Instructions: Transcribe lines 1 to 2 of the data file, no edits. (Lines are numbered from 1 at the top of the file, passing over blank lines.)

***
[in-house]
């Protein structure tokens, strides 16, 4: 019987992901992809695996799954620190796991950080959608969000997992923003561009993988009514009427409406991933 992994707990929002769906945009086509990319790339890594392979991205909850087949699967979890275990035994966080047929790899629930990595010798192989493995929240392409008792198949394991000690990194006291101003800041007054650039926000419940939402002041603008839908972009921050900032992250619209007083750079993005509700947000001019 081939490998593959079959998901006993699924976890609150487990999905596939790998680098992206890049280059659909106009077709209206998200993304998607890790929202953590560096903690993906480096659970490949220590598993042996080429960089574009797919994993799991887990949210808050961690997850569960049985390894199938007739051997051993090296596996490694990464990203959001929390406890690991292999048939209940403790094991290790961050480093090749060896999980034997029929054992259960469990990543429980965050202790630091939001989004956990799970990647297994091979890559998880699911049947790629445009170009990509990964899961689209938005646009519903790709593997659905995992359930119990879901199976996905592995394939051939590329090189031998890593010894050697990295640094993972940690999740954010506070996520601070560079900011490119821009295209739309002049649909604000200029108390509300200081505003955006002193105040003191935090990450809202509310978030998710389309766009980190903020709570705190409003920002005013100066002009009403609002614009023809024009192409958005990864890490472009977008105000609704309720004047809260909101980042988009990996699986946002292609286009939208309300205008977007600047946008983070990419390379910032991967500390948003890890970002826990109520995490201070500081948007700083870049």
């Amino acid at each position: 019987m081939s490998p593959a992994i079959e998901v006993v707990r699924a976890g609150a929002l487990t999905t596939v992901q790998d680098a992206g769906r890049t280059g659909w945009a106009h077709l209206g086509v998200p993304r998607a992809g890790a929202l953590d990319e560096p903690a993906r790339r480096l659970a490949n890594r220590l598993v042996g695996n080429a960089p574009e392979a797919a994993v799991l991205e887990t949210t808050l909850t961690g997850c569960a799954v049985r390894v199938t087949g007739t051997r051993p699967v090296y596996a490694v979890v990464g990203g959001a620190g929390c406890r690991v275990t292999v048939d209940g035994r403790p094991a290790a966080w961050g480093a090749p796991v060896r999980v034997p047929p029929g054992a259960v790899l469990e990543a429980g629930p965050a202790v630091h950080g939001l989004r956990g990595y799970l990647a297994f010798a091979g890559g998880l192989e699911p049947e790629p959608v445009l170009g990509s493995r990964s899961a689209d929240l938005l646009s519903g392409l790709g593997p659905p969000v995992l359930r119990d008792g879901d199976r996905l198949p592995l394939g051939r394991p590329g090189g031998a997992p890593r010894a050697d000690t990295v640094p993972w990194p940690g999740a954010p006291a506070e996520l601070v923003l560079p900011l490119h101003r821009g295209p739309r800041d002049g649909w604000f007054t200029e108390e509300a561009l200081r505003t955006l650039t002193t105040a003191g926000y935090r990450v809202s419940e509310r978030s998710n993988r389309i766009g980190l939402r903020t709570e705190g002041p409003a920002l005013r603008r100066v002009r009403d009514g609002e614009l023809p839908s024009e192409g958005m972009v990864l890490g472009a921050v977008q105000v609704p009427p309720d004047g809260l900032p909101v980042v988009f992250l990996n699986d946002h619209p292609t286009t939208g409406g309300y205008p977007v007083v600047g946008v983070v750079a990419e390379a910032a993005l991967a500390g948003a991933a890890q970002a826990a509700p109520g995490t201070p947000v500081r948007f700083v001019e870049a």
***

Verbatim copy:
[in-house]
């Protein structure tokens, strides 16, 4: 019987992901992809695996799954620190796991950080959608969000997992923003561009993988009514009427409406991933 992994707990929002769906945009086509990319790339890594392979991205909850087949699967979890275990035994966080047929790899629930990595010798192989493995929240392409008792198949394991000690990194006291101003800041007054650039926000419940939402002041603008839908972009921050900032992250619209007083750079993005509700947000001019 081939490998593959079959998901006993699924976890609150487990999905596939790998680098992206890049280059659909106009077709209206998200993304998607890790929202953590560096903690993906480096659970490949220590598993042996080429960089574009797919994993799991887990949210808050961690997850569960049985390894199938007739051997051993090296596996490694990464990203959001929390406890690991292999048939209940403790094991290790961050480093090749060896999980034997029929054992259960469990990543429980965050202790630091939001989004956990799970990647297994091979890559998880699911049947790629445009170009990509990964899961689209938005646009519903790709593997659905995992359930119990879901199976996905592995394939051939590329090189031998890593010894050697990295640094993972940690999740954010506070996520601070560079900011490119821009295209739309002049649909604000200029108390509300200081505003955006002193105040003191935090990450809202509310978030998710389309766009980190903020709570705190409003920002005013100066002009009403609002614009023809024009192409958005990864890490472009977008105000609704309720004047809260909101980042988009990996699986946002292609286009939208309300205008977007600047946008983070990419390379910032991967500390948003890890970002826990109520995490201070500081948007700083870049």